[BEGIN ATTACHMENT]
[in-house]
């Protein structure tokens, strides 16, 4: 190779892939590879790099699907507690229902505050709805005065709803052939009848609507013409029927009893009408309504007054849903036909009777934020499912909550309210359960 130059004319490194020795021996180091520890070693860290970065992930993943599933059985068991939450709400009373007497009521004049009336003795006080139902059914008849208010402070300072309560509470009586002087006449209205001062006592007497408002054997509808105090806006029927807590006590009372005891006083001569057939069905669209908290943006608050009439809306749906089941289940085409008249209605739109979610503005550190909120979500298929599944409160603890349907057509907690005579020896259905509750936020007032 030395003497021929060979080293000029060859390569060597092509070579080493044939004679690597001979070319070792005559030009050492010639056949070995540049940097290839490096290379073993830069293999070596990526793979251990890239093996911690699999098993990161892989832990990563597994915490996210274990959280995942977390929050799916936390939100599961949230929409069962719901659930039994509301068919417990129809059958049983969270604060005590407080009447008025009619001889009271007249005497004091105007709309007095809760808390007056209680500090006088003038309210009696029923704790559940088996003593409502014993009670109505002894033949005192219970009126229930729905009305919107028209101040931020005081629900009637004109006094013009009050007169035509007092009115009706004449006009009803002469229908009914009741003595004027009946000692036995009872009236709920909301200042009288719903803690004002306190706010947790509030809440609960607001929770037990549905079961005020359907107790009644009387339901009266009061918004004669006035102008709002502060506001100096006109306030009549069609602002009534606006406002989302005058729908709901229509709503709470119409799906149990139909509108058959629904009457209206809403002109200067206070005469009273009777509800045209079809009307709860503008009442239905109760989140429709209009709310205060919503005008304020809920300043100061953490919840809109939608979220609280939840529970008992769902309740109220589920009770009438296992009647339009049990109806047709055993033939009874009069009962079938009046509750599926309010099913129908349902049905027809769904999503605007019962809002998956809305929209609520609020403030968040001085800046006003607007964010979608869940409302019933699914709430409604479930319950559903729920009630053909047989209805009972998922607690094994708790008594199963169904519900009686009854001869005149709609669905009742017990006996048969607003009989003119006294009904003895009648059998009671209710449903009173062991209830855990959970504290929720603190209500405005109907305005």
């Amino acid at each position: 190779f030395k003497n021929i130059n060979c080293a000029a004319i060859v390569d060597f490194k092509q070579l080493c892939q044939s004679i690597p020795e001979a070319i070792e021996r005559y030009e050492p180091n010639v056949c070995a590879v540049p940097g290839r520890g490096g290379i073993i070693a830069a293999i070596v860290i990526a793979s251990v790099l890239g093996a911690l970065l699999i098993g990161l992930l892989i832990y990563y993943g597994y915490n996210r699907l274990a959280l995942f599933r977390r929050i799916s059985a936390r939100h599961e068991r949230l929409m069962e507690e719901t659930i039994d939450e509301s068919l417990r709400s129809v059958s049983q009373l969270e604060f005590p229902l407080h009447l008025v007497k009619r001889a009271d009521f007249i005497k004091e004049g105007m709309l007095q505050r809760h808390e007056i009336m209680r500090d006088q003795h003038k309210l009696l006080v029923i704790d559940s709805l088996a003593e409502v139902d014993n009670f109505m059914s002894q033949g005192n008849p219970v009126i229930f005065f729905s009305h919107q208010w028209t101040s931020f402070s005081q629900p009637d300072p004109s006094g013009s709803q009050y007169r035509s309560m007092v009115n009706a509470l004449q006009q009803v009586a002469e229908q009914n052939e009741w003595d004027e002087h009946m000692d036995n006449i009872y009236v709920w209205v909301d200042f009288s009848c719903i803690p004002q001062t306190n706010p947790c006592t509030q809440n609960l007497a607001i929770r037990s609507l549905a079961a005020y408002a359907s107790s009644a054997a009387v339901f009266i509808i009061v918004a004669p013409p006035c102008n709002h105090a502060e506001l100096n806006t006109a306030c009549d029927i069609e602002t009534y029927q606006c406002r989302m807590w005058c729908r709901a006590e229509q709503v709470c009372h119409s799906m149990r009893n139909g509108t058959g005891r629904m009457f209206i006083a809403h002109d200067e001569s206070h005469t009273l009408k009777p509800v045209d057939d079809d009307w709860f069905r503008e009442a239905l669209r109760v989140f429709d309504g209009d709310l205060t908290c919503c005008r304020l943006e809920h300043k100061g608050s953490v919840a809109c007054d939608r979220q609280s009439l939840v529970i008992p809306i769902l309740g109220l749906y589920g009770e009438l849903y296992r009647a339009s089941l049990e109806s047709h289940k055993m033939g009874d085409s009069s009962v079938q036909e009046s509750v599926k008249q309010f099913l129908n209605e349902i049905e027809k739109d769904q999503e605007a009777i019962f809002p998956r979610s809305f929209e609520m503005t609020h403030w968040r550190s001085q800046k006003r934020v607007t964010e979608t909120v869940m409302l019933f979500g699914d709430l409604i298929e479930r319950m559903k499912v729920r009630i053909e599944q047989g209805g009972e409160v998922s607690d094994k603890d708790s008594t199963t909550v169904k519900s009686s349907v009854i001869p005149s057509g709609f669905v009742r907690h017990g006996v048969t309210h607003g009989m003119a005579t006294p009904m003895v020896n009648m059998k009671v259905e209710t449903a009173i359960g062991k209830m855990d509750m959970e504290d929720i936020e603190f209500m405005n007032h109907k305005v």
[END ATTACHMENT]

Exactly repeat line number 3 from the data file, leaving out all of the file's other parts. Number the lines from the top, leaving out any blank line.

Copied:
């Amino acid at each position: 190779f030395k003497n021929i130059n060979c080293a000029a004319i060859v390569d060597f490194k092509q070579l080493c892939q044939s004679i690597p020795e001979a070319i070792e021996r005559y030009e050492p180091n010639v056949c070995a590879v540049p940097g290839r520890g490096g290379i073993i070693a830069a293999i070596v860290i990526a793979s251990v790099l890239g093996a911690l970065l699999i098993g990161l992930l892989i832990y990563y993943g597994y915490n996210r699907l274990a959280l995942f599933r977390r929050i799916s059985a936390r939100h599961e068991r949230l929409m069962e507690e719901t659930i039994d939450e509301s068919l417990r709400s129809v059958s049983q009373l969270e604060f005590p229902l407080h009447l008025v007497k009619r001889a009271d009521f007249i005497k004091e004049g105007m709309l007095q505050r809760h808390e007056i009336m209680r500090d006088q003795h003038k309210l009696l006080v029923i704790d559940s709805l088996a003593e409502v139902d014993n009670f109505m059914s002894q033949g005192n008849p219970v009126i229930f005065f729905s009305h919107q208010w028209t101040s931020f402070s005081q629900p009637d300072p004109s006094g013009s709803q009050y007169r035509s309560m007092v009115n009706a509470l004449q006009q009803v009586a002469e229908q009914n052939e009741w003595d004027e002087h009946m000692d036995n006449i009872y009236v709920w209205v909301d200042f009288s009848c719903i803690p004002q001062t306190n706010p947790c006592t509030q809440n609960l007497a607001i929770r037990s609507l549905a079961a005020y408002a359907s107790s009644a054997a009387v339901f009266i509808i009061v918004a004669p013409p006035c102008n709002h105090a502060e506001l100096n806006t006109a306030c009549d029927i069609e602002t009534y029927q606006c406002r989302m807590w005058c729908r709901a006590e229509q709503v709470c009372h119409s799906m149990r009893n139909g509108t058959g005891r629904m009457f209206i006083a809403h002109d200067e001569s206070h005469t009273l009408k009777p509800v045209d057939d079809d009307w709860f069905r503008e009442a239905l669209r109760v989140f429709d309504g209009d709310l205060t908290c919503c005008r304020l943006e809920h300043k100061g608050s953490v919840a809109c007054d939608r979220q609280s009439l939840v529970i008992p809306i769902l309740g109220l749906y589920g009770e009438l849903y296992r009647a339009s089941l049990e109806s047709h289940k055993m033939g009874d085409s009069s009962v079938q036909e009046s509750v599926k008249q309010f099913l129908n209605e349902i049905e027809k739109d769904q999503e605007a009777i019962f809002p998956r979610s809305f929209e609520m503005t609020h403030w968040r550190s001085q800046k006003r934020v607007t964010e979608t909120v869940m409302l019933f979500g699914d709430l409604i298929e479930r319950m559903k499912v729920r009630i053909e599944q047989g209805g009972e409160v998922s607690d094994k603890d708790s008594t199963t909550v169904k519900s009686s349907v009854i001869p005149s057509g709609f669905v009742r907690h017990g006996v048969t309210h607003g009989m003119a005579t006294p009904m003895v020896n009648m059998k009671v259905e209710t449903a009173i359960g062991k209830m855990d509750m959970e504290d929720i936020e603190f209500m405005n007032h109907k305005v």